Cultural Spotlight: Podcasting: space and storytelling

Podcasting has been growing as a media format. Inspired by oral storytelling, Darylina Powderface will be joining it this summer with Aiysiniiksin: Keeping the Tradition Alive.

“I want to see more Indigenous love and joy and I think there is room for that,” says Darylina Powderface.

Part of the podcast’s title, Aiysiniiksin, is a word translated from the Siksika language into English as “storytelling.”

Inspired by history and creating spaces

Powderface, a film artist-actor, is a Vancouver-based Simon Fraser University (SFU) graduate dedicated to making space for Indigenous stories and elevating Indigenous voices.

“[The podcast aims to] centre Indigenous stories, experiences, and ways of being, doing, knowing and creating through the embodiment of oral storytelling,” she says.

Aiysiniiksin: Keeping the Tradition Alive is part of the Savage Society, an organization founded in 2004 and dedicated to providing a space for Indigenous film and theatre workers to tell their stories.

A new podcast focuses on Indigenous stories and storytelling.

Powderface herself is of Blackfoot and Nakoda ancestry. Much of the Blackfoot’s histories and stories were, and continue to be, passed down through oral storytelling. Her own personal memories also served as an inspiration for Aiysiniiksin: Keeping the Tradition Alive.

“Growing up, I would go to my grandparent’s house for a visit and they’d just be sitting at the table drinking coffee while talking and sharing stories,” says Powderface. “I don’t think that happens as much anymore and I’d like to bring that back in a contemporary setting.”

Representation for Indigenous people in Canada is something Powderface wants to change with Aiysiniiksin: Keeping the Tradition Alive. She wants to help alter the way Indigenous folks are represented and break away from older, colonial narratives as well as provide a platform for all Indigenous voices who come from a diverse array of backgrounds.

“The term ‘Indigenous’ is so generalized, there’s so many different communities and people,” says Powderface. “A lot of Indigenous folks come from two different communities like those who have mixed Indigenous, Settler, or Black ancestry.”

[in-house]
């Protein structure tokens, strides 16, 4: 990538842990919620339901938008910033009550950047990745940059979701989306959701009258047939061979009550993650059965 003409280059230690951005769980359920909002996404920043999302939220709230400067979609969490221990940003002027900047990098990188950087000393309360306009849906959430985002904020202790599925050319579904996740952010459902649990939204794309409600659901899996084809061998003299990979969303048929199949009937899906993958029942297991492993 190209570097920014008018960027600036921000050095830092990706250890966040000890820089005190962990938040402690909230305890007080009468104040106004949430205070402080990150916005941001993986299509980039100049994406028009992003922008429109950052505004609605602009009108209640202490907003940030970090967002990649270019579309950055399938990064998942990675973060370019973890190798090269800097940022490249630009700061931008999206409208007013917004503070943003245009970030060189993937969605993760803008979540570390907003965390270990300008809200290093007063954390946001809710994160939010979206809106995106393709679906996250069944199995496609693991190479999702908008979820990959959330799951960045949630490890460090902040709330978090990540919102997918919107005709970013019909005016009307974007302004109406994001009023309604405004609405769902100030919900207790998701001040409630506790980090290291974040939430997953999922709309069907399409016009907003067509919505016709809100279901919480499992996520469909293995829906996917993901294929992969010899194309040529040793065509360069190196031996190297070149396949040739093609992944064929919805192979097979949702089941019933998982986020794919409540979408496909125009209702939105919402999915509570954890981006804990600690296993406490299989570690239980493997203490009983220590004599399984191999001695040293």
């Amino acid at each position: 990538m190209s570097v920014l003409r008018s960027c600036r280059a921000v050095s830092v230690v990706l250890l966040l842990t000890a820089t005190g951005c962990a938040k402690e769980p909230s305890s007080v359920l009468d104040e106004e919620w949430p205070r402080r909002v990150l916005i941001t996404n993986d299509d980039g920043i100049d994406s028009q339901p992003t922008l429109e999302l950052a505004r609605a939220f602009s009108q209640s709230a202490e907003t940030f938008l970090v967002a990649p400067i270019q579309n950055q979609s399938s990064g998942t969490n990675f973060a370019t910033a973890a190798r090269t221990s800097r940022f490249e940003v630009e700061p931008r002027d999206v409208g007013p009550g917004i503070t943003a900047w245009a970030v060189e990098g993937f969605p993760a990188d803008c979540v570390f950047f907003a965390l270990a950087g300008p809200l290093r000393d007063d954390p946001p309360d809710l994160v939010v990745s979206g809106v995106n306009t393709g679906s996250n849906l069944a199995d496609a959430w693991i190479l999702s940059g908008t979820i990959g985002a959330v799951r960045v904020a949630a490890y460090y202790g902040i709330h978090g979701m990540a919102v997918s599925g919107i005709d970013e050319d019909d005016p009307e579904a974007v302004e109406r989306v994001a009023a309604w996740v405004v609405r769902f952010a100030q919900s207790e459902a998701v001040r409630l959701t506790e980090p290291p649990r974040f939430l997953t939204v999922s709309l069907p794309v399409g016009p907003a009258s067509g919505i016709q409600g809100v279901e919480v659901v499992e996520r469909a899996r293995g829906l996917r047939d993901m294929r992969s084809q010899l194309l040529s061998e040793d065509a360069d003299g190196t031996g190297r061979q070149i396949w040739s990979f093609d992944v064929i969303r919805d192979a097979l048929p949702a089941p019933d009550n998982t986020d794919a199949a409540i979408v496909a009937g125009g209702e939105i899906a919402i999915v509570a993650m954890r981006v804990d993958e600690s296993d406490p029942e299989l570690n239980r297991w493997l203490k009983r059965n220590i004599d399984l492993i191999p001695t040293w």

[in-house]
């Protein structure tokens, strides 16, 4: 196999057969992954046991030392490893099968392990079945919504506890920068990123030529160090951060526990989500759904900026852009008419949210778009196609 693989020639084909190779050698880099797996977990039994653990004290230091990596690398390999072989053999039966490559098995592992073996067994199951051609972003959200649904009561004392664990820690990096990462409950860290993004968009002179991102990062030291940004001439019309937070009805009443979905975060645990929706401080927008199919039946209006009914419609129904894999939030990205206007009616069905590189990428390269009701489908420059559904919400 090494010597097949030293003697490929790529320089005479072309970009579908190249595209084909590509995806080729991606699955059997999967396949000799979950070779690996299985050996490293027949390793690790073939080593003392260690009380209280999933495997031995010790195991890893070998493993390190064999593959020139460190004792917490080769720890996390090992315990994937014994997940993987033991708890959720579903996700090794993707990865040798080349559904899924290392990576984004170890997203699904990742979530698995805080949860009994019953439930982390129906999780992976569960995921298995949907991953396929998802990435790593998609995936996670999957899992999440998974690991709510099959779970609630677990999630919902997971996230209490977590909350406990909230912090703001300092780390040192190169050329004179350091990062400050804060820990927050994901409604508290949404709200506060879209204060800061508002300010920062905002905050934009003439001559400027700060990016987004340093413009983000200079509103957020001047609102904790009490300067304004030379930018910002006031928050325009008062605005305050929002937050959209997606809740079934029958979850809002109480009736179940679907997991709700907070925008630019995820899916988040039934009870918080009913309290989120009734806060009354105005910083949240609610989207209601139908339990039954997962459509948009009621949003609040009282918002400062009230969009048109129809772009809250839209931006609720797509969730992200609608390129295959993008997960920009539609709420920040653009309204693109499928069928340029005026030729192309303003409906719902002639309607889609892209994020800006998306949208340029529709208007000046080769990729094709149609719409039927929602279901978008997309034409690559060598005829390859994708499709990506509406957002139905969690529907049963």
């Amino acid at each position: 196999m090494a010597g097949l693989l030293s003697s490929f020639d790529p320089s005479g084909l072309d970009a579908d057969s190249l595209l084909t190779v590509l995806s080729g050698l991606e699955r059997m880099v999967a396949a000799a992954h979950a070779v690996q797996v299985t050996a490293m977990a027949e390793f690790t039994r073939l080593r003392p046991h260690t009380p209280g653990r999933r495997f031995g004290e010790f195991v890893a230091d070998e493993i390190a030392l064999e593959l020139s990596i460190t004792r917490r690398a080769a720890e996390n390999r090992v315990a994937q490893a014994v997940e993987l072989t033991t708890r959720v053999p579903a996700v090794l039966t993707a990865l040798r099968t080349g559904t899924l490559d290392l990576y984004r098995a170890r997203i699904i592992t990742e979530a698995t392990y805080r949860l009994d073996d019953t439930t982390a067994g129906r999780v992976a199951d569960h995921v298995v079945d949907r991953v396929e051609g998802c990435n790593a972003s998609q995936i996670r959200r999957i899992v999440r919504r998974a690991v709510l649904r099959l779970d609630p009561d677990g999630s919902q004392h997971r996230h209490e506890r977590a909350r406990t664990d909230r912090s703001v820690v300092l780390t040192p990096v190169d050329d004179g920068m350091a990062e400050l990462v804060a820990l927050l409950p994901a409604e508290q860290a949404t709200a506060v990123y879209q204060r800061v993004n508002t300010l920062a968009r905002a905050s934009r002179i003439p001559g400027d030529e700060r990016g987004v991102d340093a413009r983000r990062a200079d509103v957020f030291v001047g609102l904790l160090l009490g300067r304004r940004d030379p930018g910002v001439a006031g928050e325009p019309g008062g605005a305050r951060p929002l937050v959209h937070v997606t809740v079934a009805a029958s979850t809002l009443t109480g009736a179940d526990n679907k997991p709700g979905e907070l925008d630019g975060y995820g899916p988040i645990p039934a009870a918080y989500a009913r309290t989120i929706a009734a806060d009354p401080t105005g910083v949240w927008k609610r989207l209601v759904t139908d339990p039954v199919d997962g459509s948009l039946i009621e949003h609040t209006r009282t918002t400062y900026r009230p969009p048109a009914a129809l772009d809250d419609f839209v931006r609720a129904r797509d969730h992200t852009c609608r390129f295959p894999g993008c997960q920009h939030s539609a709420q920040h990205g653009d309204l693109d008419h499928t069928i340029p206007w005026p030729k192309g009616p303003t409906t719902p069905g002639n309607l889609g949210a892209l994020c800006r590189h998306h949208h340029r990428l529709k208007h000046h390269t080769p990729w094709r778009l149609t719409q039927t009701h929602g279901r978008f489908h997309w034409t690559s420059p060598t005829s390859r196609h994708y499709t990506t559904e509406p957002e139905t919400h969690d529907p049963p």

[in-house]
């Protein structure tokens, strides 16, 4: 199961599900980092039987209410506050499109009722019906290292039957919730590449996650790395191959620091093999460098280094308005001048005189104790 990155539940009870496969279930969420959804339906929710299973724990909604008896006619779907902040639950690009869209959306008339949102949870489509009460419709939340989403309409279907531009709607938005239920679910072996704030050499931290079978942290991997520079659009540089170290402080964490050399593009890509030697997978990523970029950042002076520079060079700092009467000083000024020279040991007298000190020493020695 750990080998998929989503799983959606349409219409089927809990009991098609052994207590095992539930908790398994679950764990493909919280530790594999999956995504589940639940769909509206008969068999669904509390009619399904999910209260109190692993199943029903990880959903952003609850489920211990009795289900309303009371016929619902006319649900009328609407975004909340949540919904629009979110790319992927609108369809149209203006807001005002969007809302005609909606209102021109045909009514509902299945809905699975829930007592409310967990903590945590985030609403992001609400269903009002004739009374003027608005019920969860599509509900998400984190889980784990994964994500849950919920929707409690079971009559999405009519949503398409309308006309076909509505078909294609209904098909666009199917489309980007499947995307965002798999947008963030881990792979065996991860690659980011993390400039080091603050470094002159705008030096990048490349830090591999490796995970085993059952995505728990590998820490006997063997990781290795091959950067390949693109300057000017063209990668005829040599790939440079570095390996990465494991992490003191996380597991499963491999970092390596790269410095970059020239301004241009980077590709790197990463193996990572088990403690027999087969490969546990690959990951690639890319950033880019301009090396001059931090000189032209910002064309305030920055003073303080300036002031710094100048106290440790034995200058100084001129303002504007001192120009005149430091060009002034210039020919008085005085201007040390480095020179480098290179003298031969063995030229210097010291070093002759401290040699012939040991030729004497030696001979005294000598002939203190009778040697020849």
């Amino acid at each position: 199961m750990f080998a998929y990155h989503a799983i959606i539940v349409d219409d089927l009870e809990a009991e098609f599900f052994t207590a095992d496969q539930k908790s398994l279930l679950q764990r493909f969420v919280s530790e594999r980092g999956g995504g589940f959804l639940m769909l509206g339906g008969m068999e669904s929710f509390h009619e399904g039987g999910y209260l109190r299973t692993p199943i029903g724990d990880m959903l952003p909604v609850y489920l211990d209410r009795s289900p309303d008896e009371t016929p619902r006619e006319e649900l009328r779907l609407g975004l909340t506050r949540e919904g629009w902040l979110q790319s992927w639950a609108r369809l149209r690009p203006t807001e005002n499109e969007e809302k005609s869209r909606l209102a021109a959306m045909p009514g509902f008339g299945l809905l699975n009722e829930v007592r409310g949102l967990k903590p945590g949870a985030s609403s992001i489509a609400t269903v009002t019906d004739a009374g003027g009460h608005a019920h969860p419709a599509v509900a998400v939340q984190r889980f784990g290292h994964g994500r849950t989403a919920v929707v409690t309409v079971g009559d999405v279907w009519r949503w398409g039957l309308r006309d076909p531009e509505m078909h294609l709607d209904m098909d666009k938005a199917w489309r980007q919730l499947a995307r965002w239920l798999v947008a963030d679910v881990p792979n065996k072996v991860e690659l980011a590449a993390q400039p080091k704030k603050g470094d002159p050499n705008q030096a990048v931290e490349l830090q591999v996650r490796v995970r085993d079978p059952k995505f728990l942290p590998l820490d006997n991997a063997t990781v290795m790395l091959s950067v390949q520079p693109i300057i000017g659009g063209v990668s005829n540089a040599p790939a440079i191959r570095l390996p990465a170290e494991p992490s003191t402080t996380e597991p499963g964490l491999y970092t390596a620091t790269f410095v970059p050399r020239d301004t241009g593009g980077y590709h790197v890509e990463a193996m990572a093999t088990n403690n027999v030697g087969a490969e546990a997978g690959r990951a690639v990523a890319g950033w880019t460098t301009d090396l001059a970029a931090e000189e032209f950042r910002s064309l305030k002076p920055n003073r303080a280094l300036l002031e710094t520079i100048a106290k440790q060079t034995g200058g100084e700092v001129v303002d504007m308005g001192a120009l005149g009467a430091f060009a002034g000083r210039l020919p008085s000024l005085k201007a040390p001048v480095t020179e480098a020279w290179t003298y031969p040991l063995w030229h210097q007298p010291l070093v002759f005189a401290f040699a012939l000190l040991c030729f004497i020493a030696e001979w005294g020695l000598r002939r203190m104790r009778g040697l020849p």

Podcasts and elevating Indigenous artists

The idea for Aiysiniiksin: Keeping the Tradition Alive emerged during Powderface’s time as a university student. After moving from Treaty 7 Territory in Alberta to Vancouver in 2012, Powderface attended both the Vancouver Institute of Media Arts and SFU, graduating with a Bachelor’s of Theatre Performance from the latter in 2020.

“It was a seed that was planted by one of my mentors in university,” says Powderface. “She mentioned that maybe I should set up a podcast and talk to other Indigenous artists about their work, which was something I never thought of so I wanted to make that happen.”

In her opinion, there is still lots of work to be done in the world of arts to create more space for Indigenous artists, listing the film industry as an example. Powderface is not a stranger to the industry, having had roles on popular Canadian television shows such as Arctic Air.

“That space is small and more work needs to be done but the film industry is slowly making its way there,” she says.

As a performer in both film and theatre productions, Powederface’s dream guest for the podcast is Tantoo Cardinal, an Alberta-born actress of Cree and Métis heritage who acted in films like Dances with Wolves and Black Robe.

“I really look up to her as an Indigenous woman and as an artist, she’s been there from the beginning,” says Powderface.

Podcasts have exploded as a popular and valuable medium in the past decade. One of the most notable being The Joe Rogan Experience, which was licensed to Spotify for $100 million and millions of weekly listeners. In January 2021, 20 per cent of all Canadians had listened to podcasts, twice the rate of listeners in 2012, according to Monthly Podcast Listeners Canada. Powderface hopes her podcast can become a valuable place for Indigenous stories to be shared within the popular, relatively new medium.

“I want to be able to provide a platform for all Indigenous voices,” she says. “I want to be able to create those spaces and share their stories.”

For more information on Darylina Powderface and Aiysiniiksin: Keeping the Tradition Alive, visit